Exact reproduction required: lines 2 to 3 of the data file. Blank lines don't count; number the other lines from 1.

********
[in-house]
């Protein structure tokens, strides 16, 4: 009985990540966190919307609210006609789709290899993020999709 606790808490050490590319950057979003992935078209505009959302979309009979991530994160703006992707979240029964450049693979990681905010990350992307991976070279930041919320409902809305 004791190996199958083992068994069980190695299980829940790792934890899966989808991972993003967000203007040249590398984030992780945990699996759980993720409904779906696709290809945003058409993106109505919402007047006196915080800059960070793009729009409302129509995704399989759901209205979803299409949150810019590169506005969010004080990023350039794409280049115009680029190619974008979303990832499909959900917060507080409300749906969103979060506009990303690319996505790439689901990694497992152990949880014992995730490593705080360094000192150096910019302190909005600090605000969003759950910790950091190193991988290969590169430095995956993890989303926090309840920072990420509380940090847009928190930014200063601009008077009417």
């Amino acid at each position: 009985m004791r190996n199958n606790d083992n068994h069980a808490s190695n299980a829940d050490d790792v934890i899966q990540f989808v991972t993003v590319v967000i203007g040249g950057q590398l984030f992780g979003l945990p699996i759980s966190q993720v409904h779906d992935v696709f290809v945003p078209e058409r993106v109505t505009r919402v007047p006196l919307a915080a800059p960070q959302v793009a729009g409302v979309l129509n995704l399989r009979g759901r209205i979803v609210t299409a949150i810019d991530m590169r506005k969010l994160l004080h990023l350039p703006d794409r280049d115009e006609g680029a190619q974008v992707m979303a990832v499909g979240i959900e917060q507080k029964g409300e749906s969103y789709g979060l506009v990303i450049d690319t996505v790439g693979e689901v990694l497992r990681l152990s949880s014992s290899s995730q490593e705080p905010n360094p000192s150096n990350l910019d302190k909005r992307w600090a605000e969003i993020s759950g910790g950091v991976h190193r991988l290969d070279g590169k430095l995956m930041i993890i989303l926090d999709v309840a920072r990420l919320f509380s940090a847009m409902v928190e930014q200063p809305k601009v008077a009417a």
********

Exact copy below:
């Protein structure tokens, strides 16, 4: 009985990540966190919307609210006609789709290899993020999709 606790808490050490590319950057979003992935078209505009959302979309009979991530994160703006992707979240029964450049693979990681905010990350992307991976070279930041919320409902809305 004791190996199958083992068994069980190695299980829940790792934890899966989808991972993003967000203007040249590398984030992780945990699996759980993720409904779906696709290809945003058409993106109505919402007047006196915080800059960070793009729009409302129509995704399989759901209205979803299409949150810019590169506005969010004080990023350039794409280049115009680029190619974008979303990832499909959900917060507080409300749906969103979060506009990303690319996505790439689901990694497992152990949880014992995730490593705080360094000192150096910019302190909005600090605000969003759950910790950091190193991988290969590169430095995956993890989303926090309840920072990420509380940090847009928190930014200063601009008077009417």
């Amino acid at each position: 009985m004791r190996n199958n606790d083992n068994h069980a808490s190695n299980a829940d050490d790792v934890i899966q990540f989808v991972t993003v590319v967000i203007g040249g950057q590398l984030f992780g979003l945990p699996i759980s966190q993720v409904h779906d992935v696709f290809v945003p078209e058409r993106v109505t505009r919402v007047p006196l919307a915080a800059p960070q959302v793009a729009g409302v979309l129509n995704l399989r009979g759901r209205i979803v609210t299409a949150i810019d991530m590169r506005k969010l994160l004080h990023l350039p703006d794409r280049d115009e006609g680029a190619q974008v992707m979303a990832v499909g979240i959900e917060q507080k029964g409300e749906s969103y789709g979060l506009v990303i450049d690319t996505v790439g693979e689901v990694l497992r990681l152990s949880s014992s290899s995730q490593e705080p905010n360094p000192s150096n990350l910019d302190k909005r992307w600090a605000e969003i993020s759950g910790g950091v991976h190193r991988l290969d070279g590169k430095l995956m930041i993890i989303l926090d999709v309840a920072r990420l919320f509380s940090a847009m409902v928190e930014q200063p809305k601009v008077a009417a």